We feel this is a positive change for these and many other reasons but we do understand that it’s a big departure from the current format. Please take some time to see how this new workflow feels and let us know what you think and how we can improve this. I know that many of the prior requests have been for a side-by-side preview to cater to the wider screens that many people have, particularly as this matches many other Markdown editors. Unfortunately, this can be complicated on smaller screens, which would require different placement and it’s pretty common to have previews separate from the entry form, like with GitHub’s two-tab format.
We do have a few known issues here:
- While switching between modes does maintain your approximate scroll position, it doesn’t remember where your cursor was. Any time you switch, your cursor will move back to the top of the post rather than staying where you were.
- There’s no history when switching modes, so flipping between views will cause you to lose the ability to undo/redo the changes from the other view.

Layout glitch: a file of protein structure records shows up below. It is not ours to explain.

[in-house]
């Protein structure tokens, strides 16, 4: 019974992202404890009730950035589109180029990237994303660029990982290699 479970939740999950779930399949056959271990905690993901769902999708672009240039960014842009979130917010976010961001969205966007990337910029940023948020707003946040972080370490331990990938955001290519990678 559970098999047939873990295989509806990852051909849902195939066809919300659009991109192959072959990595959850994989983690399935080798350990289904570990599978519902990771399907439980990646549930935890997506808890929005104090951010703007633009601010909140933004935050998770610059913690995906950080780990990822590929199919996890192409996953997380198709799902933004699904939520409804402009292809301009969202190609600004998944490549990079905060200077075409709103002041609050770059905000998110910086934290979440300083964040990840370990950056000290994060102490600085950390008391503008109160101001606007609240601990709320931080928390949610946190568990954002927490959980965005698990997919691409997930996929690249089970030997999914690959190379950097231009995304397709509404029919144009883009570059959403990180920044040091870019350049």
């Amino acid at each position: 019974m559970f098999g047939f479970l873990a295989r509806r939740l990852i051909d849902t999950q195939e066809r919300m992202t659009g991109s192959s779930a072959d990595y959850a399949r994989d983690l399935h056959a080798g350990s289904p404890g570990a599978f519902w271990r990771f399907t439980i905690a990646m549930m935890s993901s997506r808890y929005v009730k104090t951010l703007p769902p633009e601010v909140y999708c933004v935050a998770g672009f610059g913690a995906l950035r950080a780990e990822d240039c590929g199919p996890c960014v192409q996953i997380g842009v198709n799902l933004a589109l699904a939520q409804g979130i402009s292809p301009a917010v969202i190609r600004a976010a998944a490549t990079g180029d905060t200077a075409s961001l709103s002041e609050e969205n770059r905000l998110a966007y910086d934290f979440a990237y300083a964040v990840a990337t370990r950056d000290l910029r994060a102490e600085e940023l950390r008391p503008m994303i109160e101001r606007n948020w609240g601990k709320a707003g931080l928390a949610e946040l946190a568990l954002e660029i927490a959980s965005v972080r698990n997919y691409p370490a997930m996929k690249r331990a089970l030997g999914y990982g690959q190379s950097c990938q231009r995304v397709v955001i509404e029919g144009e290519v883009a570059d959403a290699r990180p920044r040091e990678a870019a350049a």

- Since the rich text preview will interpret your Markdown, any incorrect Markdown (MD) may be escaped out by the rich text editor. When you return to MD view, you will be able to fix these errors.
Syntax highlighting in Markdown mode
You’ll notice your Markdown experience is a bit less monotonous because it now responds to the Markdown you use by changing the text in the pane - headings will be larger, bold text will appear bold, as will italics, and links will be in blue and code will be in grey. I’ve found this really helpful in drafting posts as it identifies a lot of the Markdown errors I might have made, making it so I’m less likely to even need to look at the preview. This isn’t currently CommonMark compliant but we’re working on improving it.
Changes to formatting buttons
We’ve removed some buttons and added some new buttons to the ones available for formatting. Here’s what the formatting bar looks like now:
- Undo/redo - these features still work with your standard key combinations but we’ve removed the buttons themselves - we’ve also improved undo/redo history support to be much more reliable overall.
- Stack Snippets (temporary) - We couldn't get Snippets built into the initial alpha test, so if you need to add a snippet to a post, you'll need to disable the alpha to do so.